The Inquirer‘s successful reporting of the story relied on information supplied by readers and later by a confidential source at Dell. “I attribute being on top of the story to old-fashioned print journalism standards — cultivating, and, if you’ll excuse the pun, not burning such contacts,” The Inquirer‘s founder, Mike Magee, told BusinessWeek.[14]


In July 2006, The Inquirer posted images to show cheating by NVIDIA Windows device drivers in Rydermark 2006.[15] The images were alleged to be fake by a number of sources.[16] The Inquirer denied any wrongdoing and quoted the maker of Rydermark calling the allegations against them “irresponsible”.[17] About 8 months after the original Rydermark article, The Inquirer ran another article claiming that Rydermark was still being developed, but was near release.[18] In response, one of its critics offered $1,000 to a charity of the Rydermark articles author’s choosing if he could produce (breaching his NDA) a version of Rydermark that showed the alleged screenshots in full-motion video before a set deadline (which gave the author 10 and a half hours, beginning at 6:30PM UK time). No one produced the program before the deadline passed.[19]

Independent verification that RyderMark was genuine, first appeared in TweakTown in May 2007.[20] RyderMark developer Ajith Ram denied ever sending the Inquirer NVIDIA cheating allegations. [21]

ATI Intel front side bus license revocation

On 24 July 2006, The Inquirer wrote that, in response to AMD’s announced intent to purchase ATI, “ATI had its chipset license pulled, or at least not renewed by Intel.”[22] ATI responded by stating that its license had not been revoked and that they continue to ship Intel chipsets under license.[23] On 23 August 2006, ATI showed its chipset roadmap to motherboard vendors which showed that next-generation chipsets for the Intel platform are cancelled as X-bit Labs reported. On March 1 2007, AMD said that they will continue developing chipsets for Intel platforms.[24]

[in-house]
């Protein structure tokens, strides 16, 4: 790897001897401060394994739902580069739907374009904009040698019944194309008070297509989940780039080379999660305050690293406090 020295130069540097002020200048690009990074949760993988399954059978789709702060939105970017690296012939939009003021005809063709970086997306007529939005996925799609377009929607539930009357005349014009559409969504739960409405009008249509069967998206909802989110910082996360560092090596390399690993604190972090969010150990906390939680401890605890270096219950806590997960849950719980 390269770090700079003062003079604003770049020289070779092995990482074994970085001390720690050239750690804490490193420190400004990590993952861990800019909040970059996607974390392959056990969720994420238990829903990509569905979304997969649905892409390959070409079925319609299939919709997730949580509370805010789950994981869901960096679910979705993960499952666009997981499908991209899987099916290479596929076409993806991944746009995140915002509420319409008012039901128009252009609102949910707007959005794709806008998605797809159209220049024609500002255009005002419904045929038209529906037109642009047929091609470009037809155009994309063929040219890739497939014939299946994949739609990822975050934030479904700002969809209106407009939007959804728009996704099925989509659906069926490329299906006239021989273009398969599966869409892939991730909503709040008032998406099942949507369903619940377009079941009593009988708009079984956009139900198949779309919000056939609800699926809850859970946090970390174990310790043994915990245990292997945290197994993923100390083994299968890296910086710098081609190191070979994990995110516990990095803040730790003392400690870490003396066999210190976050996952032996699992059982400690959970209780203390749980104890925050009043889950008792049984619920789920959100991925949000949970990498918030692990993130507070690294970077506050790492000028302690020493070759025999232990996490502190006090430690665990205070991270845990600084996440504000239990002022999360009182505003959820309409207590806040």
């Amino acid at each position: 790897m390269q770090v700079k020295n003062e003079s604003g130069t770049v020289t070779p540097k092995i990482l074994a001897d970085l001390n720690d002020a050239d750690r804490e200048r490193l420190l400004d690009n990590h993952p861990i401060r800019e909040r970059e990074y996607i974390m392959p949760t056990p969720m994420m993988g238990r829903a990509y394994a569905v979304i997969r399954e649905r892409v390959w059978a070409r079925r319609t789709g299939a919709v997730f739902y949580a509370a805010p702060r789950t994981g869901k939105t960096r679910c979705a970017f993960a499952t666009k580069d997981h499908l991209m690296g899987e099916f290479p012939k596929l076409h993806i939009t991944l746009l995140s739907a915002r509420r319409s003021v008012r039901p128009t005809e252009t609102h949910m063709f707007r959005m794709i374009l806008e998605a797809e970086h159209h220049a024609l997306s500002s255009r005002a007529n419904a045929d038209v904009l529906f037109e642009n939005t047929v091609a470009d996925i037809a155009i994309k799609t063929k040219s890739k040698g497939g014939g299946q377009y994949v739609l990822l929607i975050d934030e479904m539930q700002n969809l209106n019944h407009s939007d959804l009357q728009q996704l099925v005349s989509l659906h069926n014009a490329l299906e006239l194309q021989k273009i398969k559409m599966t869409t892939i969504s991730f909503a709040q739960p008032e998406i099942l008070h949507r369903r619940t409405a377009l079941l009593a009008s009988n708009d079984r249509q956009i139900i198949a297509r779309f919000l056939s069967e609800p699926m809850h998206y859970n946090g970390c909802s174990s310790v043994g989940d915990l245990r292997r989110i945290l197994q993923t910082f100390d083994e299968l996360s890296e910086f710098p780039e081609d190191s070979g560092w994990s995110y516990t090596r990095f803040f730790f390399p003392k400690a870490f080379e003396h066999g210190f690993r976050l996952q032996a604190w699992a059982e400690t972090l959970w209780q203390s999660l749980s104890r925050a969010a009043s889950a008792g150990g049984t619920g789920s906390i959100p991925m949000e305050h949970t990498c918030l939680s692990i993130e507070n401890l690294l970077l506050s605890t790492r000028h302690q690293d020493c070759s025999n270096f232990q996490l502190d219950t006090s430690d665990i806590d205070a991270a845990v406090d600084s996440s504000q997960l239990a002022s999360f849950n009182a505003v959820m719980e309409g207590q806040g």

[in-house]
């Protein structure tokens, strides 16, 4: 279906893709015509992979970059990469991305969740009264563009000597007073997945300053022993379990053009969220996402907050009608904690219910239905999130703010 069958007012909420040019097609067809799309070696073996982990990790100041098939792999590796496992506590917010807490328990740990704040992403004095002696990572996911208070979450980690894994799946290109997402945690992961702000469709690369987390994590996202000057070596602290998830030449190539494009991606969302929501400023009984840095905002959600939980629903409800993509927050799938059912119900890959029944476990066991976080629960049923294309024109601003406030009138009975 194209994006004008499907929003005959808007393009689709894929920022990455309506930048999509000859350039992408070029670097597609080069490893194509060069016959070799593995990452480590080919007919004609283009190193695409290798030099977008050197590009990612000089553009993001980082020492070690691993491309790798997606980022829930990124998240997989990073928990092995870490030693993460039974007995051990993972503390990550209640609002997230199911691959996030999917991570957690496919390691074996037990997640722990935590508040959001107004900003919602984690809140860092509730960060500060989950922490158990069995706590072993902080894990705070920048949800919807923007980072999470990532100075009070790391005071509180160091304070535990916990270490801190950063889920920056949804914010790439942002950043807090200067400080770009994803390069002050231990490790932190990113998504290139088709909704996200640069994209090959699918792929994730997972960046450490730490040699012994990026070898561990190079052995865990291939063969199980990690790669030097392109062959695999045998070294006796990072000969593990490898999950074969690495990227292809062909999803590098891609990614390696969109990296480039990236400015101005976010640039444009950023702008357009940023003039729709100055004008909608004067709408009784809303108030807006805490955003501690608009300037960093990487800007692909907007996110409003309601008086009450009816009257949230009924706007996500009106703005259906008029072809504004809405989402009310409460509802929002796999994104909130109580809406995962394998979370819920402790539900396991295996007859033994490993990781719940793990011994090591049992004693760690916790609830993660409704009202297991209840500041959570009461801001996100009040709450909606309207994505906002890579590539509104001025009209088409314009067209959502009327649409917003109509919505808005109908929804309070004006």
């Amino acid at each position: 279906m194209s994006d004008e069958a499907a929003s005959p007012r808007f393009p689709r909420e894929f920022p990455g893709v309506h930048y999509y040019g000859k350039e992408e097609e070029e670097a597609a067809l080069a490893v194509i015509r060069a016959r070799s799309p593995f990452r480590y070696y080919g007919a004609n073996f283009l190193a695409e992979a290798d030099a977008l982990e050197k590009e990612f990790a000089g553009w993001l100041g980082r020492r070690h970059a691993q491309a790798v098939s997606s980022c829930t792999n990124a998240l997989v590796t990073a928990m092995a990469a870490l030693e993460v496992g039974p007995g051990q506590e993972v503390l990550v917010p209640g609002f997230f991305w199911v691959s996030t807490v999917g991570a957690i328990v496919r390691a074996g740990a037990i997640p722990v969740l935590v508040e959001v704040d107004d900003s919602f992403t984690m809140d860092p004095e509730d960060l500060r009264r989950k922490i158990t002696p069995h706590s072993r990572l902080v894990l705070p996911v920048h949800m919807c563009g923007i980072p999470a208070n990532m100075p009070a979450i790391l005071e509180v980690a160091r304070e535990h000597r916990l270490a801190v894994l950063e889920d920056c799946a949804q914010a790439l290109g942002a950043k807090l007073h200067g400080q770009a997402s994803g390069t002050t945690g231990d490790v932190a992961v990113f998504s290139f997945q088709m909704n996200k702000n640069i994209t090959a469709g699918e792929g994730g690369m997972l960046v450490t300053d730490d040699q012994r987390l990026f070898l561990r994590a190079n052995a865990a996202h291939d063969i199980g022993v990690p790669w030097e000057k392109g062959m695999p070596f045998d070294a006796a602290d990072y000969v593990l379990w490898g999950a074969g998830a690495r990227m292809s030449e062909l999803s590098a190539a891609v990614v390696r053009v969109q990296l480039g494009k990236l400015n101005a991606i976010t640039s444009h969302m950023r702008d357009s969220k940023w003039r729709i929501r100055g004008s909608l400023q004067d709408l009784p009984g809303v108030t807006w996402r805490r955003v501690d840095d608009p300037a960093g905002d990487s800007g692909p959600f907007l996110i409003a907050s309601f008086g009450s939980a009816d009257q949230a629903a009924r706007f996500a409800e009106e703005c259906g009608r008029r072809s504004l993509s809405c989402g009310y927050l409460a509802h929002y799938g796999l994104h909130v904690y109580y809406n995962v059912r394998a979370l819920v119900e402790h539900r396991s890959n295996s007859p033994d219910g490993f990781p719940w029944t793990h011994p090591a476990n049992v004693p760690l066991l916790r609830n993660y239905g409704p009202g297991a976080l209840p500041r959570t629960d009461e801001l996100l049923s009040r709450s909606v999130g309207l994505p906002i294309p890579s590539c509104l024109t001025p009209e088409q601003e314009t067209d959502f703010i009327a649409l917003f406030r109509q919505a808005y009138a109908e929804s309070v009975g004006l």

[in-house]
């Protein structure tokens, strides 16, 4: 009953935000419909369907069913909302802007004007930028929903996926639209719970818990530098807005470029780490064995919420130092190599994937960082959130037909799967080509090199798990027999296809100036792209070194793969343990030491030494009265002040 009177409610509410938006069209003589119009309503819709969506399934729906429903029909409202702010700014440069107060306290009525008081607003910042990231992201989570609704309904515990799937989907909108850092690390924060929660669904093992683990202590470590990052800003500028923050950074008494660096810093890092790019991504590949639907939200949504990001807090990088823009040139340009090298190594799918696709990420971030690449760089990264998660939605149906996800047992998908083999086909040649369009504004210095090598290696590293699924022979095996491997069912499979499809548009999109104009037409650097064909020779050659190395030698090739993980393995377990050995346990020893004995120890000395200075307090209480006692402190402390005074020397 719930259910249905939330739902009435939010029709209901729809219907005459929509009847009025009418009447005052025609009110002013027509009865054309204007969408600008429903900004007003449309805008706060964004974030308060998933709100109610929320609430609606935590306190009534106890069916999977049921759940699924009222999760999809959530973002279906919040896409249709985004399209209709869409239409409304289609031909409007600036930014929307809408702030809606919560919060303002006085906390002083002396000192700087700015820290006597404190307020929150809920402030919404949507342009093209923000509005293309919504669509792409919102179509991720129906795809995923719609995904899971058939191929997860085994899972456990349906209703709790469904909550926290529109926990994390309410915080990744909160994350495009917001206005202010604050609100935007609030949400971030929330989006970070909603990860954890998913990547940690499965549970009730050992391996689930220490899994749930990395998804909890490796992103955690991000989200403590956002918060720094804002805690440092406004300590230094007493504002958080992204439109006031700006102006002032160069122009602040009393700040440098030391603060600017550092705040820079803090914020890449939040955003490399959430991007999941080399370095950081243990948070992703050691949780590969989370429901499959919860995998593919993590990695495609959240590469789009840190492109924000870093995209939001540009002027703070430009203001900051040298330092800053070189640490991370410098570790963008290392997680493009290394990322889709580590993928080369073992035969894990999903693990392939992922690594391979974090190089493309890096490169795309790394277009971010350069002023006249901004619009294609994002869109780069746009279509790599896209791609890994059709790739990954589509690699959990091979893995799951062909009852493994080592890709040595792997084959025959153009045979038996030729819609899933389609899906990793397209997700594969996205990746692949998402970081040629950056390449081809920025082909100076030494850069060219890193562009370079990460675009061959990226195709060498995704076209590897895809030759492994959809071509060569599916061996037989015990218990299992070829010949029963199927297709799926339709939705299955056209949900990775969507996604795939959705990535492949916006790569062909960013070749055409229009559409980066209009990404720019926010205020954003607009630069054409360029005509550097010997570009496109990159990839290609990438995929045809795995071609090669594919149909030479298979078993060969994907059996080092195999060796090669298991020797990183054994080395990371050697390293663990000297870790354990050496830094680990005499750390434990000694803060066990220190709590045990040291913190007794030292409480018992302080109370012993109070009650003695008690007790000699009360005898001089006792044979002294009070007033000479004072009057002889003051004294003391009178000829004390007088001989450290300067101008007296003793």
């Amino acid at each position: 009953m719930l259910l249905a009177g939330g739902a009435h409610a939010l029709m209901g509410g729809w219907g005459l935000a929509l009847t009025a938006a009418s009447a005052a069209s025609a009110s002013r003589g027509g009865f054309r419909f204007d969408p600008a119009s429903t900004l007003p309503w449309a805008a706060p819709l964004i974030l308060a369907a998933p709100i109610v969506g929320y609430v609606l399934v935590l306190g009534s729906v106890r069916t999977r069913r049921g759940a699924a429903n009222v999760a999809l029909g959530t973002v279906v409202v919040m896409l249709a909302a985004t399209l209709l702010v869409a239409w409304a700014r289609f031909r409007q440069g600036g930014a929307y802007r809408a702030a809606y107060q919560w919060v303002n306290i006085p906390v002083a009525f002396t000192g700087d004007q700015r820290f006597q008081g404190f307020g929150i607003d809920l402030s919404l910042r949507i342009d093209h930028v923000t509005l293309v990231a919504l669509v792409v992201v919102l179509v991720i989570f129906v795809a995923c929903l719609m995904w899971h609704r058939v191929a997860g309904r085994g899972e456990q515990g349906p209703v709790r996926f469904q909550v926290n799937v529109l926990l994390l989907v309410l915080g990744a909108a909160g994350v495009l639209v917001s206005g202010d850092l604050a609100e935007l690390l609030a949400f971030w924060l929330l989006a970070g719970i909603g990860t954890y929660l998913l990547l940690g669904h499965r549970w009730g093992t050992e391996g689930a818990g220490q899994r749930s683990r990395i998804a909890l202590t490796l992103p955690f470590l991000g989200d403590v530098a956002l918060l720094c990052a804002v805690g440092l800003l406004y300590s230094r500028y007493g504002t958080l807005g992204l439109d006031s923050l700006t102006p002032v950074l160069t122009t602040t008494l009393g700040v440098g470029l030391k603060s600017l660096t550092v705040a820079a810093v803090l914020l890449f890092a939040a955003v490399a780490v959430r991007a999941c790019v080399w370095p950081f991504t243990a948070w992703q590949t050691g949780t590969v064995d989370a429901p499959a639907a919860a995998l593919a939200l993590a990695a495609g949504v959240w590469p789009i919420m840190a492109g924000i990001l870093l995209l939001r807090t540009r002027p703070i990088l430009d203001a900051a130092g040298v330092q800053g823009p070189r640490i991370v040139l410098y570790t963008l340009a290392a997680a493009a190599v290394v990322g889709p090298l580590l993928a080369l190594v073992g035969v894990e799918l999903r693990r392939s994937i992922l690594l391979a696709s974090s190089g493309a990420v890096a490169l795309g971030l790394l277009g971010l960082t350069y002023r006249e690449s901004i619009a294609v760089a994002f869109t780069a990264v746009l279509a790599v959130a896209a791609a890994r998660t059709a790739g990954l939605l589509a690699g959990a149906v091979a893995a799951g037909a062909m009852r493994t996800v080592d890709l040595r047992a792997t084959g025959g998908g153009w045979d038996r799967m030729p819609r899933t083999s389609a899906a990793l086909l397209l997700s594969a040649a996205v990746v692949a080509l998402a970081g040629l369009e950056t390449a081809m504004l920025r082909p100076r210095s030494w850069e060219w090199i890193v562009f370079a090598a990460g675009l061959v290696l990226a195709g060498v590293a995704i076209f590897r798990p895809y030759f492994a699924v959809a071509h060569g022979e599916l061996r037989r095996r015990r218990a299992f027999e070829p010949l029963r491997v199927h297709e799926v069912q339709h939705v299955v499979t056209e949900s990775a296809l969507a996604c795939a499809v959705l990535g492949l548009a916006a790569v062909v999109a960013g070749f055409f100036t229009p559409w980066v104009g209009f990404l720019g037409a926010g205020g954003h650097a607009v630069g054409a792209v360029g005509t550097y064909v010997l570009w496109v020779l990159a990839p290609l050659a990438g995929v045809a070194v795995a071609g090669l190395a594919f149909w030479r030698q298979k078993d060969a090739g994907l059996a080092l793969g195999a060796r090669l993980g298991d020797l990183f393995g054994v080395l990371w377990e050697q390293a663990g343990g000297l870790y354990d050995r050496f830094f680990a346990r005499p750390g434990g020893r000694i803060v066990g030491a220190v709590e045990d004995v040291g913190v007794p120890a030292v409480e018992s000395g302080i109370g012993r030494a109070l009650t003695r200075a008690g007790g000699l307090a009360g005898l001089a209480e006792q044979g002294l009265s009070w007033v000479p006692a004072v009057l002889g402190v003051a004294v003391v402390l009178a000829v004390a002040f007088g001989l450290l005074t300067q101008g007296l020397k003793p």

Nicknames and terminology

Following the standards Mike Magee set at his previous publications, The Inquirer uses nicknames for many IT firms and persons:

  • Another Place (aka Other Plaice) – The Register. This is a pun on the term used in the House of Commons to refer to the House of Lords (another place) and vice-versa.
  • Bogger – Blogger.
  • Cappuccino – Cupertino
  • Captain Canuck – ATI
  • Chipzilla – Intel, coined by Terry Shannon, as known as Charlie Matco [25]
  • Chimpzilla – AMD
  • DAAMIT – The merged ATI and AMD. Coined by Brian Briggs of BBspot.[26]
  • Toy maker – Apple
  • Graphzilla or the Green Goblin – NVIDIA
  • Hocus Pocus – The merged HP and VoodooPC.[27]
  • iAMD64 – Intel version of x86-64, the EM64T or Intel 64
  • Itanic – Itanium
  • Mozzarella Foundation – Mozilla Foundation
  • Nintendo Wee – Wii.[28]
  • Open Sauce – Open Source
  • PR Bunny (as known as Spin Paramedic) – a Spin Doctor
  • Wackypedia/Wonkypedia – Wikipedia.
  • The Boy Wonder – Anand Lal Shimpi of AnandTech.
  • The Pabster – Thomas Pabst of Tom’s Hardware Guide.
  • The Vole – Microsoft – see also Microtus,

Many believe that using Microsoft software helps feed a Giant Vole currently kept in a secure basement in the Seattle area. Once the Vole reaches critical mass it could devour half the western world, many fear. [29]

Other nicknames are available in The Inquirer guide to Inquirer jargon.[30]

In talking about Wikipedia or Whackypedia, The Inquirer once referred to it as an “Internet comic”. [31]

This text comes from Wikipedia. Permission is granted to copy, distribute and/or modify this document under the terms of the GNU Free Documentation License, Version 1.2 or any later version published by the Free Software Foundation; with no Invariant Sections, no Front-Cover Texts, and no Back-Cover Texts. For a complete list of contributors for this article, visit the corresponding history entry on Wikipedia.